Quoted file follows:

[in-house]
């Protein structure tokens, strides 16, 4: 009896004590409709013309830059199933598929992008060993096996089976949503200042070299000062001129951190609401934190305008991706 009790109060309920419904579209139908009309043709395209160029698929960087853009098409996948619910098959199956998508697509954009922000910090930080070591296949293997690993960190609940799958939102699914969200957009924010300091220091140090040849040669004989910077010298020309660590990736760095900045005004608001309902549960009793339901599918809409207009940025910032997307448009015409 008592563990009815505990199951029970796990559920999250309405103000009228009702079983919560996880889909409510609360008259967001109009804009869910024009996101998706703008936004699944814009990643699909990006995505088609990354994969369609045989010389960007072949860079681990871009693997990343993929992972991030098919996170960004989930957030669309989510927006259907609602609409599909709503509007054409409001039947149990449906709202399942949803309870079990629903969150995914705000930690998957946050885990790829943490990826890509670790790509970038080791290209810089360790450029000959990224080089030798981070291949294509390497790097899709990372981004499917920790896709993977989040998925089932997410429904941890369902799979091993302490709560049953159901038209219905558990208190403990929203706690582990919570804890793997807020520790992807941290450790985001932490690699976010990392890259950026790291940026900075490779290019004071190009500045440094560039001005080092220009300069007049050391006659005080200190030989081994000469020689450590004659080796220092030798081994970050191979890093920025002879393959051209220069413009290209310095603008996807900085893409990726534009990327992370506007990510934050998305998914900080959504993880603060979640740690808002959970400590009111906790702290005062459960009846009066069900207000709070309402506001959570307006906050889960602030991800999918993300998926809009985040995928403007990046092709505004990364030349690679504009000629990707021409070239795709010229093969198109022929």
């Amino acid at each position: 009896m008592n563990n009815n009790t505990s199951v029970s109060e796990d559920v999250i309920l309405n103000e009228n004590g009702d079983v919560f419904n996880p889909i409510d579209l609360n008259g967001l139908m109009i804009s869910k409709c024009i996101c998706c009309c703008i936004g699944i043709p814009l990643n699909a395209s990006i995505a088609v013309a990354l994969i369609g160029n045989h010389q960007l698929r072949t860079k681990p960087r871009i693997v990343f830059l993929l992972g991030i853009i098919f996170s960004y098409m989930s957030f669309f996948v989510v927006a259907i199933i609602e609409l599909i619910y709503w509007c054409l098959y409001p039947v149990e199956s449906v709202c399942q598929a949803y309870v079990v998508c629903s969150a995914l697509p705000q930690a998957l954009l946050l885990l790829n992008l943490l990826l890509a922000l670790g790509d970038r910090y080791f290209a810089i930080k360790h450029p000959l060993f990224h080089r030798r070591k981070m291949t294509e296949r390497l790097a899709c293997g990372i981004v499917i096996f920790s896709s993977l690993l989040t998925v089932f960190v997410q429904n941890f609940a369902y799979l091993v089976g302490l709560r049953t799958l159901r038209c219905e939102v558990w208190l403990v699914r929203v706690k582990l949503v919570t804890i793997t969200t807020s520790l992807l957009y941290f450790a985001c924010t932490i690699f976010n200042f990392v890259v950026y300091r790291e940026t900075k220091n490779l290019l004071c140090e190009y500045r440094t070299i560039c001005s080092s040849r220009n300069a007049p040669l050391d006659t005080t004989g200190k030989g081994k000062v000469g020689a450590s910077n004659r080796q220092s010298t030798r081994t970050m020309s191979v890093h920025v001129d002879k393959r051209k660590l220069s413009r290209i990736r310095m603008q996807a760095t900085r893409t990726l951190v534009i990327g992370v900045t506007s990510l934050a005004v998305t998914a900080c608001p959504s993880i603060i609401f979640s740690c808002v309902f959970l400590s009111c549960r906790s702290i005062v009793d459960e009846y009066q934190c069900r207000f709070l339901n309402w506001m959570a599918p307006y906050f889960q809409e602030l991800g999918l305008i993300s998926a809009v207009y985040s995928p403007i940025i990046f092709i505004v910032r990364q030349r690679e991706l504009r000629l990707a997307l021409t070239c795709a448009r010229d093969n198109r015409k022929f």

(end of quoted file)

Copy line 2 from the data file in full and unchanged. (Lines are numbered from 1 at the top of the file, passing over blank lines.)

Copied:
């Protein structure tokens, strides 16, 4: 009896004590409709013309830059199933598929992008060993096996089976949503200042070299000062001129951190609401934190305008991706 009790109060309920419904579209139908009309043709395209160029698929960087853009098409996948619910098959199956998508697509954009922000910090930080070591296949293997690993960190609940799958939102699914969200957009924010300091220091140090040849040669004989910077010298020309660590990736760095900045005004608001309902549960009793339901599918809409207009940025910032997307448009015409 008592563990009815505990199951029970796990559920999250309405103000009228009702079983919560996880889909409510609360008259967001109009804009869910024009996101998706703008936004699944814009990643699909990006995505088609990354994969369609045989010389960007072949860079681990871009693997990343993929992972991030098919996170960004989930957030669309989510927006259907609602609409599909709503509007054409409001039947149990449906709202399942949803309870079990629903969150995914705000930690998957946050885990790829943490990826890509670790790509970038080791290209810089360790450029000959990224080089030798981070291949294509390497790097899709990372981004499917920790896709993977989040998925089932997410429904941890369902799979091993302490709560049953159901038209219905558990208190403990929203706690582990919570804890793997807020520790992807941290450790985001932490690699976010990392890259950026790291940026900075490779290019004071190009500045440094560039001005080092220009300069007049050391006659005080200190030989081994000469020689450590004659080796220092030798081994970050191979890093920025002879393959051209220069413009290209310095603008996807900085893409990726534009990327992370506007990510934050998305998914900080959504993880603060979640740690808002959970400590009111906790702290005062459960009846009066069900207000709070309402506001959570307006906050889960602030991800999918993300998926809009985040995928403007990046092709505004990364030349690679504009000629990707021409070239795709010229093969198109022929």